A publication of Appalachian Voices


A publication of Appalachian Voices


Fighting Nature Deficit at Tremont

By Joe Tennis
WALKER VALLEY, TN -- It’s not strength in numbers that inspires Ken Voorhis. Instead, it’s strength in intensity - possibly even a life-changing experience - that excites Voorhis in his job as executive director of the Great Smoky Mountains Institute at Tremont.
On staff since 1984, Voorhis spends his days teaching children all the benefits of taking care of the earth, especially the environment of the Great Smoky Mountains.
“What we’re about at Tremont is saving kids from a natural deficit disorder,” Voorhis said. “And our vehicle is this national park.”
Located near Townsend, Tenn., the non-profit Great Smoky Mountains Institute at Tremont provides educational programs focused on the environment, celebrating diversity and fostering stewardship.
Typical outings might involve studying 17-inch hellbender salamanders, taking a hike or learning about water quality in rocky streams and waterfalls.
Field trips and seminars go by names like “Spring Awakenings,” “Teen High Adventure” and “Family Adventure.” Some are geared especially for schoolteachers to provide opportunities to obtain continuing education credits and to inspire ideas for use in classrooms.
The institute also offers a “Citizen Science Program” to give students and adults opportunities to help conduct scientific research in the national park.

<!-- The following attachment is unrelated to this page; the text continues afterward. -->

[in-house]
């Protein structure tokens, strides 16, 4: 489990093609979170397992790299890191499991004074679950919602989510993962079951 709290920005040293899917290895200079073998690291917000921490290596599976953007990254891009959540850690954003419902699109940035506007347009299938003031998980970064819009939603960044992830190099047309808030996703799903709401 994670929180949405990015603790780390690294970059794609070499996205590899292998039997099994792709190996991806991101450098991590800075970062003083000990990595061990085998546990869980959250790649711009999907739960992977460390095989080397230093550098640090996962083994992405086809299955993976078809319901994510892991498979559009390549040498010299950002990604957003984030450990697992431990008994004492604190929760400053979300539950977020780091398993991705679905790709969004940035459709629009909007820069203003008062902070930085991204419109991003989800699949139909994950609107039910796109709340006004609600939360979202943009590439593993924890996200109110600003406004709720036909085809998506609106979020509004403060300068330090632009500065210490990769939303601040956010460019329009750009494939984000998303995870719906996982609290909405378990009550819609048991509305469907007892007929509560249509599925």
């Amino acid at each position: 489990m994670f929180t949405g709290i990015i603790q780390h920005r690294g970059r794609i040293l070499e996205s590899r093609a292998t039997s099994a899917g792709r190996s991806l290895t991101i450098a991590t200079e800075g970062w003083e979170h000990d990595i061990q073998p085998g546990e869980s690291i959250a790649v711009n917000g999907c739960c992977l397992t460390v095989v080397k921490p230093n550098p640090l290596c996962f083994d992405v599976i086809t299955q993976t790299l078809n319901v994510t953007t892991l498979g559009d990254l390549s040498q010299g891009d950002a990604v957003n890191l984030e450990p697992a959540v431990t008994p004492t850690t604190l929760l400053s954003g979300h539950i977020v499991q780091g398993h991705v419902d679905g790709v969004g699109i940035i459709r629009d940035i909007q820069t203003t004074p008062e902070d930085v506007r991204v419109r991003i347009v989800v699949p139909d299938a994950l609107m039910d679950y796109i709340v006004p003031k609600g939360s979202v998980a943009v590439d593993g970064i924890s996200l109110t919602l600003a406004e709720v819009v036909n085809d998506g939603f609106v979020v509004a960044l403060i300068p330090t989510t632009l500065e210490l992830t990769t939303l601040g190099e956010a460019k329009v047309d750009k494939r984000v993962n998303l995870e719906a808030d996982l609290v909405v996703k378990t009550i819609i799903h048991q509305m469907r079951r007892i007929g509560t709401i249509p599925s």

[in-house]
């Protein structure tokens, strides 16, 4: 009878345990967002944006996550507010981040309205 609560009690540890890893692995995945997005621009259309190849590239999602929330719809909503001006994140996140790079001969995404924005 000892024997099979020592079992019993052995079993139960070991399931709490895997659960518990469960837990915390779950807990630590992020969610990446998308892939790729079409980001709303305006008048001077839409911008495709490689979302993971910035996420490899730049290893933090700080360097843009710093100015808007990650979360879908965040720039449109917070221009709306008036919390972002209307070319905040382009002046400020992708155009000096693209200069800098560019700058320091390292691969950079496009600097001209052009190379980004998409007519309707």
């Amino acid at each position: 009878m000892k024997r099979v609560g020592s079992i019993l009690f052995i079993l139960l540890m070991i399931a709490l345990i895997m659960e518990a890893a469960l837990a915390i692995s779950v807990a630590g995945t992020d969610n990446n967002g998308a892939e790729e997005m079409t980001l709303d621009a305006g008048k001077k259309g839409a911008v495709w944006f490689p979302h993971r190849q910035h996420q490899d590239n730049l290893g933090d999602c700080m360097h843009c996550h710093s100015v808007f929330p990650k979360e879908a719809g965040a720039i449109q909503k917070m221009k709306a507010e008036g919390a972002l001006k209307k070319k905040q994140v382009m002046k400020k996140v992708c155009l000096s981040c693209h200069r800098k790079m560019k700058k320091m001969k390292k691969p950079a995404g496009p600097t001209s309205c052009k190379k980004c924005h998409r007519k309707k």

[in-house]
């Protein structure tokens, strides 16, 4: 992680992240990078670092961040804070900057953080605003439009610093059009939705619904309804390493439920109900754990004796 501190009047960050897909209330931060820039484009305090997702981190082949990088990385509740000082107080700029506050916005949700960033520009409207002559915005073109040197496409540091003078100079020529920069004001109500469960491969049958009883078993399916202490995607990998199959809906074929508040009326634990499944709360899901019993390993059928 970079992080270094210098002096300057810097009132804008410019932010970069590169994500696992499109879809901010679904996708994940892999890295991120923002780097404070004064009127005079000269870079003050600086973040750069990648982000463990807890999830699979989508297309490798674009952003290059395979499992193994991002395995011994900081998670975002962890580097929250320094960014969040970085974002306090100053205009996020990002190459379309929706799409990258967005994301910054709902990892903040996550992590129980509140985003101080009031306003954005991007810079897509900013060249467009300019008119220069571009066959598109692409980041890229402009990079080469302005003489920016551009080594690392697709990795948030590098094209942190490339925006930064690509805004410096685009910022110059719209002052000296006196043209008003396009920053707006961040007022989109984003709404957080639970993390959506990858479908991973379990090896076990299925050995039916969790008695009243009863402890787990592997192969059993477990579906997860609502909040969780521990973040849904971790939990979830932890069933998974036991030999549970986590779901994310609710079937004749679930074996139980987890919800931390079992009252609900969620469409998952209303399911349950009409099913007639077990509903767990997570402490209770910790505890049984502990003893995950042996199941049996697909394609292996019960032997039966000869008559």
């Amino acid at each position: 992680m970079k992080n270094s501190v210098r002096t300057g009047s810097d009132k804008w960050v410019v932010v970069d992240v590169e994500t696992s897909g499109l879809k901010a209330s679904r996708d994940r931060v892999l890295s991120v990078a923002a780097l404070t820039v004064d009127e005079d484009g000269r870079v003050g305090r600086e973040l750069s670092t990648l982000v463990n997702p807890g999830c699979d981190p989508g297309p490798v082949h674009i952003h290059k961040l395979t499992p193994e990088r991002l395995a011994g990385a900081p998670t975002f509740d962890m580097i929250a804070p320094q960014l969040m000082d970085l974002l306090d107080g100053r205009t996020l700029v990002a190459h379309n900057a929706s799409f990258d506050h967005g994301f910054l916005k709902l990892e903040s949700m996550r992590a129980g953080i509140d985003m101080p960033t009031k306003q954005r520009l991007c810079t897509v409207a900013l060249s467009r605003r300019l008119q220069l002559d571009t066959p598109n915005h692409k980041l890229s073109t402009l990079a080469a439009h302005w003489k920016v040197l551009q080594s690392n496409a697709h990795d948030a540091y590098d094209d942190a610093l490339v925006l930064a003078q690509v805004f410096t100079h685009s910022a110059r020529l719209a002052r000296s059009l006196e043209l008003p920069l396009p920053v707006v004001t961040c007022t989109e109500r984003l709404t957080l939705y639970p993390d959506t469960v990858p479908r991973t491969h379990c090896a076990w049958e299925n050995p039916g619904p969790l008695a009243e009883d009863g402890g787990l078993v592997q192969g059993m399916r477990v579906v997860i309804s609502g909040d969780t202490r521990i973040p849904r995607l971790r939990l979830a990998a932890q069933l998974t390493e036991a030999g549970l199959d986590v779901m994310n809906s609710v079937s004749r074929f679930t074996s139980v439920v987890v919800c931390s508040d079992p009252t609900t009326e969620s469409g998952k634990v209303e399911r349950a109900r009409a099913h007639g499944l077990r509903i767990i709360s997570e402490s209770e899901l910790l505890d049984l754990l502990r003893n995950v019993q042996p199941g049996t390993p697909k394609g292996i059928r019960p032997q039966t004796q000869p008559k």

Just about everything, Voorhis said, is designed to get people out of their car and into the woods.
“The park has nine million visitors a year,” Voorhis said. “For a lot of these people, it’s a windshield experience. They just drive through.”
Comparatively speaking, only a small few of those millions - aboutone percent of the entire Smokies visitation numbers - come to
Tremont, Voorhis said. “But we affect people real deeply ... It’s a great learning experience, really, for kids of all ages.”
For more information, write: 9275 Tremont Road, Townsend, Tenn. 37882. Visit www.gsmit.org.


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Joe Tennis is the author of Southwest Virginia Crossroads: An Almanac of Place Names and Places to See (The Overmountain Press).

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2007 - Issue 2 (March)

2007 - Issue 2 (March)




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